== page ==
Hidden History – Bewitched Statue (Lappin Park, Salem, MA)

Date Of Visit: Countless times (photo provided was taken Oct. 14, 2018)

Location: Lappin Park, 235 Essex St (corner of Essex and Washington St), Salem, MA

Summary: One of the most popular attractions in Salem, MA was once a divisive topic of debate.  The Bewitched statue in Salem, MA, a seemingly innocuous statue, has a hidden history you may not be aware of.

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When one thinks of the most controversial witch in the history of Salem, the name that comes to mind, or at least used to come to mind, may not be the one you think of.

Dedicated June 15, 2005, the Bewitched statue shows Samantha Stephens (played by Elizabeth Montgomery) riding a broom (did she ever do that on the show?) with a crescent moon behind her (not even a full moon, jeepers).  This statue would prove to be a hotly debated attraction that would create almost as much drama as the trials itself.

While the statue is not exactly hidden, in fact it is one of the most visited attractions in Salem, MA, the history behind the statue may be hidden to many.

Browsing old articles and viewing old videos, which I will attach at the bottom of this post, many people claimed the statue “trivialized” the witch trials.  Some protesters claimed it was a tacky kitschy tribute.  Clearly, they had never  been to Salem before.  In fairness, though, it was mostly Salem residents who protested.  What I did find to be interesting is that some of the stronger supporters of the statue in the videos I watched were witches.  Modern day witches.  But witches nevertheless.  As an aside, there is a store that has been in Salem for some time that does psychic readings.  What’s the name of the store you might ask?  Bewitched In Salem.  So, there already was a connection albeit loosely with the show.

The “kitschy” and trivialization arguments are specious at best.  During the Halloween season, or really all year long, you can go to a “haunted house”, buy a shirt with a tasteless phrase or get your photo taken with a ghost, goblin or, ahem, witch just steps away from the burial ground and memorial to victims of the witch hunt.  It almost seems out of left field to choose this one statue to target as being offensive or a device to promote the trivialization of the witch trials.  Trust me, there’s lots of things to complain about in this regard in the city of Salem.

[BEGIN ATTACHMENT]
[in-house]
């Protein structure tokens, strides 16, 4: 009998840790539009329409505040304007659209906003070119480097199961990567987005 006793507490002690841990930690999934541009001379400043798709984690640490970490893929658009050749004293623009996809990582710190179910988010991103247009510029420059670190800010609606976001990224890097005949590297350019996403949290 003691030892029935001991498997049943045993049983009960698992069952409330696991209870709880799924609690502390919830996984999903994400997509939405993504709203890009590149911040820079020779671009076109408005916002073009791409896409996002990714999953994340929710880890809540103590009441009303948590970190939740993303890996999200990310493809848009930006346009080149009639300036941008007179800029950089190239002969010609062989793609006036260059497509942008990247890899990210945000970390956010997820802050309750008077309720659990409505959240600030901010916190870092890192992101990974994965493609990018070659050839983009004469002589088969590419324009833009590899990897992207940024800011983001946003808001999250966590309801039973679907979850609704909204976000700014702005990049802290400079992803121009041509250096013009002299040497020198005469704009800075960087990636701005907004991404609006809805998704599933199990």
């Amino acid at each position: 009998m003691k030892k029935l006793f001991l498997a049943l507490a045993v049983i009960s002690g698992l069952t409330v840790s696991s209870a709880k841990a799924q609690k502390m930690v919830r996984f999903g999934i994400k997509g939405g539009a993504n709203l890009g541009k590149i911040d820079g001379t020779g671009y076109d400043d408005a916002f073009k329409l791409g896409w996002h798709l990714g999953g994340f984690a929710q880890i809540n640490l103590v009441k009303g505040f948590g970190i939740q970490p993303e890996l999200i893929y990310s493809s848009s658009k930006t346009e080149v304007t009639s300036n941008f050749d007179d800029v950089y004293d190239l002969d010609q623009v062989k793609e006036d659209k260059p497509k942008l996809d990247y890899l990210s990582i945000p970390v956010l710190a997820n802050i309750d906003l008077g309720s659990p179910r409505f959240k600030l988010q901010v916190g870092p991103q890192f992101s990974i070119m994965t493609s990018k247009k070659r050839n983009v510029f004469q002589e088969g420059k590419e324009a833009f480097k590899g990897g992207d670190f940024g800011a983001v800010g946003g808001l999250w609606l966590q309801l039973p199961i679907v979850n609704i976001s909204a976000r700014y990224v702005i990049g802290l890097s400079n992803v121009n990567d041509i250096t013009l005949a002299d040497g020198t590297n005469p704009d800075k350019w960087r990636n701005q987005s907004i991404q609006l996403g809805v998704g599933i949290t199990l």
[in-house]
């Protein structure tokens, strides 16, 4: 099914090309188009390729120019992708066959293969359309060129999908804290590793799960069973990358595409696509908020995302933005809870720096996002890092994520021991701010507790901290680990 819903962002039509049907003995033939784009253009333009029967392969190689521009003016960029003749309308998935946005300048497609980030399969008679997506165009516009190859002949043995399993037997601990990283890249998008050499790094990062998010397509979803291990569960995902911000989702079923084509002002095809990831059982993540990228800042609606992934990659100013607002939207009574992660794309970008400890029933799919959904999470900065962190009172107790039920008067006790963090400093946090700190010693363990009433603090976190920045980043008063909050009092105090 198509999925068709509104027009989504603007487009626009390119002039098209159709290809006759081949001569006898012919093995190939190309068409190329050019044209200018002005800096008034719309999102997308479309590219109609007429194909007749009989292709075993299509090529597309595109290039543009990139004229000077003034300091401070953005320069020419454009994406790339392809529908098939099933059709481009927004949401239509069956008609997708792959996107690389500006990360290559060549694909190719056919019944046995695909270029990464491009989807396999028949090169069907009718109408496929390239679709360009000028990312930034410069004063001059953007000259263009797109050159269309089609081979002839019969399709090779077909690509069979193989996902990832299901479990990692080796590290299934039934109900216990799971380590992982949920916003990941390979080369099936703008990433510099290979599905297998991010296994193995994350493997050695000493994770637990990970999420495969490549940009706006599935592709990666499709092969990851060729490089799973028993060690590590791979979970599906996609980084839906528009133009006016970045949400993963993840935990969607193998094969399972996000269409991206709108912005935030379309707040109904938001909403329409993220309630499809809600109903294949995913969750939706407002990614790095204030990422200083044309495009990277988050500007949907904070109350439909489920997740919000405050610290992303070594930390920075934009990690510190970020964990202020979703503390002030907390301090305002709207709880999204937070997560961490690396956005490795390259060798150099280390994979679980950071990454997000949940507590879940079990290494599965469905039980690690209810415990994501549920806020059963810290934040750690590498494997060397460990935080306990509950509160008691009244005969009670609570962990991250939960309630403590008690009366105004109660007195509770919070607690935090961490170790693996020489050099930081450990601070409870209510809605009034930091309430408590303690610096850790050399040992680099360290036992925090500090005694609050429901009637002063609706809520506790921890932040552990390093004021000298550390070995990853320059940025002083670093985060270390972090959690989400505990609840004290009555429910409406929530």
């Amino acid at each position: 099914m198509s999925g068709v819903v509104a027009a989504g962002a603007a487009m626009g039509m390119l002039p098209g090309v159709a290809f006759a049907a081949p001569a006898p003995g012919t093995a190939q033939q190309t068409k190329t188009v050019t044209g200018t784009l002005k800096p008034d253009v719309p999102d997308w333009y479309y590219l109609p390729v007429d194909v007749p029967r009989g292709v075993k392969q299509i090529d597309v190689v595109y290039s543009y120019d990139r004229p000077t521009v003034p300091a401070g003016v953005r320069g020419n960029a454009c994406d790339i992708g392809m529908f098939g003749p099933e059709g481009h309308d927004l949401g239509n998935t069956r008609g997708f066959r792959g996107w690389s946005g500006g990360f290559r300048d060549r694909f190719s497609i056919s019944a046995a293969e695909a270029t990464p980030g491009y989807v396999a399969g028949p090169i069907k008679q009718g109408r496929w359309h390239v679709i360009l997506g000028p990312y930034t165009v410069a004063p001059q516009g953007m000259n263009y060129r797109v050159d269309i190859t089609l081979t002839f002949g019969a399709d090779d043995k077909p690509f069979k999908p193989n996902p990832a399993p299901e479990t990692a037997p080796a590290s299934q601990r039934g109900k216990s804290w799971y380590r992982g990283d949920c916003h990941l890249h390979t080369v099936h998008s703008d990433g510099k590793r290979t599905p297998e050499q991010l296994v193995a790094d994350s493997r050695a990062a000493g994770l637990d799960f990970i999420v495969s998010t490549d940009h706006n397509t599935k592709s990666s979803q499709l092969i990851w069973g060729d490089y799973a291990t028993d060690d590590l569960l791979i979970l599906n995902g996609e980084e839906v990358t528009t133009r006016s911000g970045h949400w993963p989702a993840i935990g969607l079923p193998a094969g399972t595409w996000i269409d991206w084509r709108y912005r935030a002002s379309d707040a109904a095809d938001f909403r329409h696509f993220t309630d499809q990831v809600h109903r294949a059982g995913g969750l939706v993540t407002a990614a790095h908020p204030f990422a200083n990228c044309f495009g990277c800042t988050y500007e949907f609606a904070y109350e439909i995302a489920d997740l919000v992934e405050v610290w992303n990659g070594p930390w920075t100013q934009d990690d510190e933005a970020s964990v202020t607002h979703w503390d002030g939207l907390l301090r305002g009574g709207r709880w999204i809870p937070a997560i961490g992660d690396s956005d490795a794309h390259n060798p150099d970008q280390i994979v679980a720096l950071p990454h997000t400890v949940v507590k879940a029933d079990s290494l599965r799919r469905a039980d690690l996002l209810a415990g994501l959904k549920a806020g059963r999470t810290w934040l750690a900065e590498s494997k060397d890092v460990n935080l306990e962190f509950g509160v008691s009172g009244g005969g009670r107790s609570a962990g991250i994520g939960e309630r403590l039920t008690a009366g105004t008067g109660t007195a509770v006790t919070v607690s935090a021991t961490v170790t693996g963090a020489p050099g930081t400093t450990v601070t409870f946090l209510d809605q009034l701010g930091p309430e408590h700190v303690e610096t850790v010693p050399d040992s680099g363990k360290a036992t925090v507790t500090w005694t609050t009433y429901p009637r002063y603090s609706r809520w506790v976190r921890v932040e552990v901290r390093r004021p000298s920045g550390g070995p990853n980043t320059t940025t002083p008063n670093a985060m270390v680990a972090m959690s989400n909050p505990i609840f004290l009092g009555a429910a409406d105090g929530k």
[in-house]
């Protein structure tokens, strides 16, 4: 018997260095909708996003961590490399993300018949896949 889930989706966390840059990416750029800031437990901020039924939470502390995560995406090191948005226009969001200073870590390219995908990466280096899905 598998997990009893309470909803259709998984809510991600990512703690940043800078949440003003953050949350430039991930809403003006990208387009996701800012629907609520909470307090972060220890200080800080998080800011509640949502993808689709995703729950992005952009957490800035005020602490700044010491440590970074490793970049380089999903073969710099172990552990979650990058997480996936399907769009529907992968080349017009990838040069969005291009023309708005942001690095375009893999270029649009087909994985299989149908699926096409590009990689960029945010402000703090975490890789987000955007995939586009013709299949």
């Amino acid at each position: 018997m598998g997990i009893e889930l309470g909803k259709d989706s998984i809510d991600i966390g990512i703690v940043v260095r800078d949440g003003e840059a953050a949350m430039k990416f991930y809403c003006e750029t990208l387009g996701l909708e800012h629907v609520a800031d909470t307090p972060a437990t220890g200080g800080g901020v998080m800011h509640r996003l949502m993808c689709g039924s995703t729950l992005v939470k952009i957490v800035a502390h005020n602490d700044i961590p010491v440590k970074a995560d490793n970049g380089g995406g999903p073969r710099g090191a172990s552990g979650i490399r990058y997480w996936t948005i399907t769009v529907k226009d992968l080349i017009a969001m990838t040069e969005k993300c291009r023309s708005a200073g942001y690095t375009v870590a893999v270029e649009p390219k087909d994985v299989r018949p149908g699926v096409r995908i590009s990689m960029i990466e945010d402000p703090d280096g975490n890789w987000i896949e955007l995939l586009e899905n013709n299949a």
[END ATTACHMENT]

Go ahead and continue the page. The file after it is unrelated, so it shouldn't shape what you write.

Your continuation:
It almost seems like people wanted something to vent about and it became a convenient target.  As I mentioned above, you can buy tshirts with such phrases as, “I got stoned in Salem.”  Besides being tasteless it is inaccurate (witches were never stoned, at least not as a form of punishment by the city).  This is just one of the many attempts at humor that you will find on any given day in Salem.  It also makes me think of and  even yearn for the “salad days” when a statue in a historic city was our biggest concern.

While I do appreciate that we shouldn’t trivialize the witch trials and it’s important to remember this tragedy, it would also be hypocritical of me to say I am in any way above the fray.  I love to visit Salem, as my posts probably indicate, and I visit every chance I get. Not just during Halloween.  So, this is by no means a “hit job piece” on the city of Salem itself.

I also think, in  weird way, it’s okay to offer some entertainment and distraction from the all too real tragedy.  And, the city does a good job of remembering and honoring the victims.  You could even argue those affected by the witch hunt would rather we celebrate in the city than wallow in the obvious sadness of the history attached it.

There are several misconceptions about the witch trials in Salem which are important to consider when thinking about Salem’s role in the witch trials and peripherally Elizabeth Montgomery and the TV show Bewitched.  For one, most of the witch trial drama occurred outside of Salem’s current city limits (a lot of it occurred it what is now known as Danvers).  There is actually a memorial dedicated to where the witch trials occurred in Danvers, MA.